The governor argued in a letter to Missouri Senators that contrary to claims by supporters that the proposal is a tax cut, the legislation would actually result in Missourians seeing their taxes increase, along with the cost of everything they buy.
That's because the bill, which is expected to pass the Senate this week, increases the sales tax by one cent to pay for a gradual reduction in income and corporate taxes over five years. Over that same time, a 50 percent tax deduction on business income also phases in.
"Everyday necessities, from clothing to Kleenex, would become more expensive,” Gov. Nixon wrote. “Families would have to pay more for the same products, putting an additional strain on household budgets.”
Supporters contend the proposal is needed to stem the tide of businesses fleeing Missouri for Kansas.
According to analysis by the Associated Press, a family with two working parents and two children earning slightly more than Missouri's median household income of about $45,000 would save about $35 a year under the tax proposal.
When fully implemented, the legislation is estimated to cut state revenue by roughly $500 million
Nixon says this plan simply "shifts the tax burden away from corporations and the most affluent onto those who can least afford these added costs."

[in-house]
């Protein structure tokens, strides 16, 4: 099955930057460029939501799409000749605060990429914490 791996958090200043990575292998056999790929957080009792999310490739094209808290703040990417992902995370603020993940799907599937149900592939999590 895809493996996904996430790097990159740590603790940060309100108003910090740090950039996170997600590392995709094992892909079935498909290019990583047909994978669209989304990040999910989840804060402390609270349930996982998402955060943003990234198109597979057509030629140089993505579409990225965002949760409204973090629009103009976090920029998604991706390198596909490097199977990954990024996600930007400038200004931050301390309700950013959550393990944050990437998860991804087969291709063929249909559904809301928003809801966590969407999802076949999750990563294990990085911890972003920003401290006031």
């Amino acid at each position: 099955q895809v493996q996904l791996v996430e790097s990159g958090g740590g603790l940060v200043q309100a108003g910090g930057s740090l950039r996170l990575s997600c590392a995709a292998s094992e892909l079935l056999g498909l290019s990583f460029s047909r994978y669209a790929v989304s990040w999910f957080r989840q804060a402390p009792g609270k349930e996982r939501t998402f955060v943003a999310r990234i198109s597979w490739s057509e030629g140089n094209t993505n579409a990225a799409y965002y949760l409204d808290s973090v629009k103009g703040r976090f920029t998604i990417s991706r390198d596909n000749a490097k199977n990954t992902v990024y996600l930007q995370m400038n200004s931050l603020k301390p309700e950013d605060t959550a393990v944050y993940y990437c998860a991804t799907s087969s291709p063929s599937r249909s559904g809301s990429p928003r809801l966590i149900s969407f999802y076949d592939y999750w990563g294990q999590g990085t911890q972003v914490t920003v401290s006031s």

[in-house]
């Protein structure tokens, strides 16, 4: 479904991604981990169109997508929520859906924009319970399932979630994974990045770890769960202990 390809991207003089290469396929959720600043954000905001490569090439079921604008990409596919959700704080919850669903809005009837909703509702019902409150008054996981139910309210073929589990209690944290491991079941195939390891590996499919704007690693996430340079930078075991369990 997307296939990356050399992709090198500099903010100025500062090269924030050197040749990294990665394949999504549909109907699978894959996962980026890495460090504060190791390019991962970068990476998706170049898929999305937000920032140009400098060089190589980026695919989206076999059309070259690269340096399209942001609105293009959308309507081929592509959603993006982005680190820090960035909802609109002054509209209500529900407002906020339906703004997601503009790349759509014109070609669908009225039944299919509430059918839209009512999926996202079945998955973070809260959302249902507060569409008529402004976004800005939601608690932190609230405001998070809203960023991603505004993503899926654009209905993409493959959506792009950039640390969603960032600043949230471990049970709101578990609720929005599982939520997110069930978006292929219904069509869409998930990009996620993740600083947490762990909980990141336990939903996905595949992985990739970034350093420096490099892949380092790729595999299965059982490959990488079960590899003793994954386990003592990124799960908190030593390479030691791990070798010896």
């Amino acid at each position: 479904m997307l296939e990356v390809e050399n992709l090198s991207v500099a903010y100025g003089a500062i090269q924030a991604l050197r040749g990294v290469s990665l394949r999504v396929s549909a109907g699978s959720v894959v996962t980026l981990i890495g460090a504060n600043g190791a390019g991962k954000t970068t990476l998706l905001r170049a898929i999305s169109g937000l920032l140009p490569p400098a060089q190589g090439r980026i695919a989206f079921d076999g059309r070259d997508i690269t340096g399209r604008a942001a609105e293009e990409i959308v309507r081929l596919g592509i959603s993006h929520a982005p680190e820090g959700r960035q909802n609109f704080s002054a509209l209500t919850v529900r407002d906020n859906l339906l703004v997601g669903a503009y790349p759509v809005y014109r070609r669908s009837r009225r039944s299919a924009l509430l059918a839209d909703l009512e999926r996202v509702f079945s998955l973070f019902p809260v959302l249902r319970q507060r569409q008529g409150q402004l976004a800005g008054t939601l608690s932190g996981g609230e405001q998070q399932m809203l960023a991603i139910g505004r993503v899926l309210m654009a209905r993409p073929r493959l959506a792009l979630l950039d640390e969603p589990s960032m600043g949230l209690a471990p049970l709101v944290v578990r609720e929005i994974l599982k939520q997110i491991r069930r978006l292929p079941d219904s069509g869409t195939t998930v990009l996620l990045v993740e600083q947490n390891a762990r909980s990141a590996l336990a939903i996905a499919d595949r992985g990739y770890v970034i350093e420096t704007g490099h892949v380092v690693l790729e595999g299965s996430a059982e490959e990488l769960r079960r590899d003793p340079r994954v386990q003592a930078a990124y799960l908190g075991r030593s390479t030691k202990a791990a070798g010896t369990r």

"I have long opposed schemes like this one that would shift costs onto families because they reflect the wrong priorities and do not work," Nixon wrote. "Putting an additional financial burden on each and every Missourian would threaten the progress we have made and hamper our economic recovery."
The governor is calling on lawmakers to oppose the legislation.
Senate President Pro Tem Tom Dempsey, a St. Charles Republican, told Missourinet that Nixon didn't become engaged in discussion of the bill until it had already been given initial approval. He said the plan is still to give the legislation final Senate approval this week.
"Maybe the governor's office will be more involved when (the bill) gets to the House," Dempsey said.